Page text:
Cash in lieu of fractional shares

I sold all my XLF etf shares on 7/26/2018.
Quantity 175
28.155 per share
Net Amount 4927.13

I received Cash in lieu of fractional shares on 7/30/2018.
Quantity -0.763
Net amount 21.48

How should I enter this transaction in quicken?

Best Answer

Answers

  • Tom Young
    Tom Young SuperUser ✭✭✭✭✭
    edited February 2019
    Do you know why you received the CIL?  It looks like you sold only whole shares so it's not clear why you'd receive a CIL. 

    Brokers might actually report a sale of one security as several different sales - X number of shares at one price, Y number of shares at another price, with X + Y equaling the number of shares sold - and I suppose X and Y could have the shares expressed with numbers to the right of the decimal point, but I'd still expect X+Y to come back to the whole number of shares sold.

    A CIL transaction is almost always associated with some sort of "corporate action" like a split, a merger and so forth.  Typically in these corporate actions fractional shares aren't issued so Cash in Lieu is deposited into your account instead.  The CIL represents the proceeds from that sale of a fractional share.
  • q_lurker
    q_lurker SuperUser ✭✭✭✭✭
    On what basis was a cash-in-lieu (CIL) distributed?  CIL is usually associated with spinoffs or mergers where the recipient is due some fractional shares because of a specified share ratio, but instead of receiving that fractional share, they instead receive cash (eg. cash instead of the fractional share).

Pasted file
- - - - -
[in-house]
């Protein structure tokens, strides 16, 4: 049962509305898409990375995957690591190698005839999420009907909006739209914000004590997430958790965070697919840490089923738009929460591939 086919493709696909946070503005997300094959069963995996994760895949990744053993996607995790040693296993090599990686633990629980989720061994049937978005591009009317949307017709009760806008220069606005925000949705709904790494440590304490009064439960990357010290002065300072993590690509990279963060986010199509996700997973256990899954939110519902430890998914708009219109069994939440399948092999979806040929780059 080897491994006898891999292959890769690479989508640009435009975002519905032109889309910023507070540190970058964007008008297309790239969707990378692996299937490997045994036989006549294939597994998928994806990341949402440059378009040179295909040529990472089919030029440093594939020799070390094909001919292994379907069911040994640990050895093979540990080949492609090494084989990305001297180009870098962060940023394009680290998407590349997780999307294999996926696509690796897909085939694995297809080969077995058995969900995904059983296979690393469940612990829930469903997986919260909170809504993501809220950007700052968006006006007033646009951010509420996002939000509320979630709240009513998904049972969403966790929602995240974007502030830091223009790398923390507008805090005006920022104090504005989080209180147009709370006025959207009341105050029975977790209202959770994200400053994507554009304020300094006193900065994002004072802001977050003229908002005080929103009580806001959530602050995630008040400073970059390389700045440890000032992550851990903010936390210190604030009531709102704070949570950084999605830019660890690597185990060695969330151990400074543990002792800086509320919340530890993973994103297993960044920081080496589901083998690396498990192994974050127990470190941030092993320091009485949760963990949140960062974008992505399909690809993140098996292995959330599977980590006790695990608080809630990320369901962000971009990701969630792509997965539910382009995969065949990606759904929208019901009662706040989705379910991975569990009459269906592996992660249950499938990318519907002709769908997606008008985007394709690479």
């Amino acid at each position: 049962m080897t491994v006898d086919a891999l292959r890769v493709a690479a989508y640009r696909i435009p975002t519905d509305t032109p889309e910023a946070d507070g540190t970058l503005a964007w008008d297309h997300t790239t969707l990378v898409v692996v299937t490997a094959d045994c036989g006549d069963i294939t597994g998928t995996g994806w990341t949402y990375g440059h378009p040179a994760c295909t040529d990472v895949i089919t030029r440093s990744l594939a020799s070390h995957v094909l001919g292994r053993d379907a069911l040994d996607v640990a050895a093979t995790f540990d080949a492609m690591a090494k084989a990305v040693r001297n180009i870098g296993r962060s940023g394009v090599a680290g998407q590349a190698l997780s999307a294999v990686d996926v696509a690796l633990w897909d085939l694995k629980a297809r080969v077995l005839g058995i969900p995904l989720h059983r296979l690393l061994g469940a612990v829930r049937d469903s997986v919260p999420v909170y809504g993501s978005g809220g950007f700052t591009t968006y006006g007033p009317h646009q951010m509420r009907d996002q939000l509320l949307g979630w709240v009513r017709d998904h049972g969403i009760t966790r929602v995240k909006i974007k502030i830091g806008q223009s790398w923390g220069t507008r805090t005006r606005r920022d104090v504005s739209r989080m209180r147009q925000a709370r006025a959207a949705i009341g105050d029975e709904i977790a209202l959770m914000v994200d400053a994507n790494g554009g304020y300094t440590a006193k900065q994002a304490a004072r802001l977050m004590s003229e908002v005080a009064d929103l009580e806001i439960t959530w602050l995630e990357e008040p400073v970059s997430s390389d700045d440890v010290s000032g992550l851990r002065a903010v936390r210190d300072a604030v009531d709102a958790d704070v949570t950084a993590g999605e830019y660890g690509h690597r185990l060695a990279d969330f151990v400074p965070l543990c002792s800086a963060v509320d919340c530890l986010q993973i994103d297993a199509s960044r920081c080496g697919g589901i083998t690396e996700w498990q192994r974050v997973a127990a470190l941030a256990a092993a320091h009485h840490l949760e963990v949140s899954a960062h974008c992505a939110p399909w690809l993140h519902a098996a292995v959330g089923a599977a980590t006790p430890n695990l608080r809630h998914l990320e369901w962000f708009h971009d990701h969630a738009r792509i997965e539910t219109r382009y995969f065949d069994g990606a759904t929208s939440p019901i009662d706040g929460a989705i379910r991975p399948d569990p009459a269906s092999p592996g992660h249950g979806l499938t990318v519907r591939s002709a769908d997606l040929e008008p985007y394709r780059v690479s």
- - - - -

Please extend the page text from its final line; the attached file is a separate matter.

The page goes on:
So why would you have been due a fractional share if you simply sold all your XLF holding?
  • I originally purchased 175 shares of XLF, I then received an additional 0.763 shares at a certain price when a dividend was distributed. So they still had 0.763 shares of mine on the books.  How would I enter this into quicken
  • Scooterlam
    Scooterlam SuperUser, Windows Beta Beta
    edited February 2019
    In the past, I have entered fractional shares as a second sell transaction in Quicken.   Then, at tax time, I compared the transactions in Quicken to the 1099B received.   In my case, the financial institution, in the 1099B, reported the main and fractional share sales separately along with their respective cost basis.   This transaction was in a taxable account.

    Given you sold XLF back in July and you may likely have a 1099B in hand by now. How did the FI record the sale?   Maybe a clue as to how to record it in Quicken?

    Hope this helps,
    Scott
    2019 QW HBR
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